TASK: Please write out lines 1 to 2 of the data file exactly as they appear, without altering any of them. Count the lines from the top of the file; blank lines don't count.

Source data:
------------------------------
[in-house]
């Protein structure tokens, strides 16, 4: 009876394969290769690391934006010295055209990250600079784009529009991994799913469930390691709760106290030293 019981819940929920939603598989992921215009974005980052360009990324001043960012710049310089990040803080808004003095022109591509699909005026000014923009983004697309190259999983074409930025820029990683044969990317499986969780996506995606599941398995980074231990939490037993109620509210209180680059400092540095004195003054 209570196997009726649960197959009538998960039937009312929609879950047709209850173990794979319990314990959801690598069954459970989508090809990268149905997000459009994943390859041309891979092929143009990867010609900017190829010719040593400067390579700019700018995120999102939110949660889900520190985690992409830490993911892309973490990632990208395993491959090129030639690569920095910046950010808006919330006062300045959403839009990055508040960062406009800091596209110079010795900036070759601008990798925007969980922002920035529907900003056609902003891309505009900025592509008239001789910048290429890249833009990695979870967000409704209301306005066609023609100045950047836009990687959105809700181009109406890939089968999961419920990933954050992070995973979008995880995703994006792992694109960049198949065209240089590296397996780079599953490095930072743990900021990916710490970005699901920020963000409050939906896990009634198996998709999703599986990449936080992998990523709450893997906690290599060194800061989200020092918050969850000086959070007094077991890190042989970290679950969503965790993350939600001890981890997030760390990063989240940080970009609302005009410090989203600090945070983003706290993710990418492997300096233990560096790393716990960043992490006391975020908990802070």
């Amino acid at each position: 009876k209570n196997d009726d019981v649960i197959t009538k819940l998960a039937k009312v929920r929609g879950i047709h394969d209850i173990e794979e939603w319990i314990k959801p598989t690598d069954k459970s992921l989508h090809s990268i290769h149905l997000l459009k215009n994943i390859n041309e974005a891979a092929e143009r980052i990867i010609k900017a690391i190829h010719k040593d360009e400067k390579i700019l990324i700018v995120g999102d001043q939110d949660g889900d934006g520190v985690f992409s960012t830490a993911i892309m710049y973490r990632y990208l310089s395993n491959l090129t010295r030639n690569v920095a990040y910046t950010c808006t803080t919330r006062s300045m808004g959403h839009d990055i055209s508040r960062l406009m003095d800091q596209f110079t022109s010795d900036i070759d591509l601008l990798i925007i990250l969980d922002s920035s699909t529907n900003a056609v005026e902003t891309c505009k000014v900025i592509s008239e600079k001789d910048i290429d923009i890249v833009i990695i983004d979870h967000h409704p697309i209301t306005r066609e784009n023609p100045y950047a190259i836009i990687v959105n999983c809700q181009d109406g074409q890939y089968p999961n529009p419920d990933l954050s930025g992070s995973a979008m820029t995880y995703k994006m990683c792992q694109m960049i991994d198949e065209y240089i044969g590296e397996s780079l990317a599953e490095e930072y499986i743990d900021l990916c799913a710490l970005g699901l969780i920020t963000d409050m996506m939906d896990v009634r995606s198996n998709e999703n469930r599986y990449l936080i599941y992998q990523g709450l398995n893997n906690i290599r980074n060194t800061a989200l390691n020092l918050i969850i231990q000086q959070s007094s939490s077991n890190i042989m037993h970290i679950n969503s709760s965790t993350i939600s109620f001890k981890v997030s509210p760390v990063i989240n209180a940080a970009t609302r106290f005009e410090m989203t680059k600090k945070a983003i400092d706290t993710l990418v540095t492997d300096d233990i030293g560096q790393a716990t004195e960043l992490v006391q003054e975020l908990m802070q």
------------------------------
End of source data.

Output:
[in-house]
């Protein structure tokens, strides 16, 4: 009876394969290769690391934006010295055209990250600079784009529009991994799913469930390691709760106290030293 019981819940929920939603598989992921215009974005980052360009990324001043960012710049310089990040803080808004003095022109591509699909005026000014923009983004697309190259999983074409930025820029990683044969990317499986969780996506995606599941398995980074231990939490037993109620509210209180680059400092540095004195003054 209570196997009726649960197959009538998960039937009312929609879950047709209850173990794979319990314990959801690598069954459970989508090809990268149905997000459009994943390859041309891979092929143009990867010609900017190829010719040593400067390579700019700018995120999102939110949660889900520190985690992409830490993911892309973490990632990208395993491959090129030639690569920095910046950010808006919330006062300045959403839009990055508040960062406009800091596209110079010795900036070759601008990798925007969980922002920035529907900003056609902003891309505009900025592509008239001789910048290429890249833009990695979870967000409704209301306005066609023609100045950047836009990687959105809700181009109406890939089968999961419920990933954050992070995973979008995880995703994006792992694109960049198949065209240089590296397996780079599953490095930072743990900021990916710490970005699901920020963000409050939906896990009634198996998709999703599986990449936080992998990523709450893997906690290599060194800061989200020092918050969850000086959070007094077991890190042989970290679950969503965790993350939600001890981890997030760390990063989240940080970009609302005009410090989203600090945070983003706290993710990418492997300096233990560096790393716990960043992490006391975020908990802070």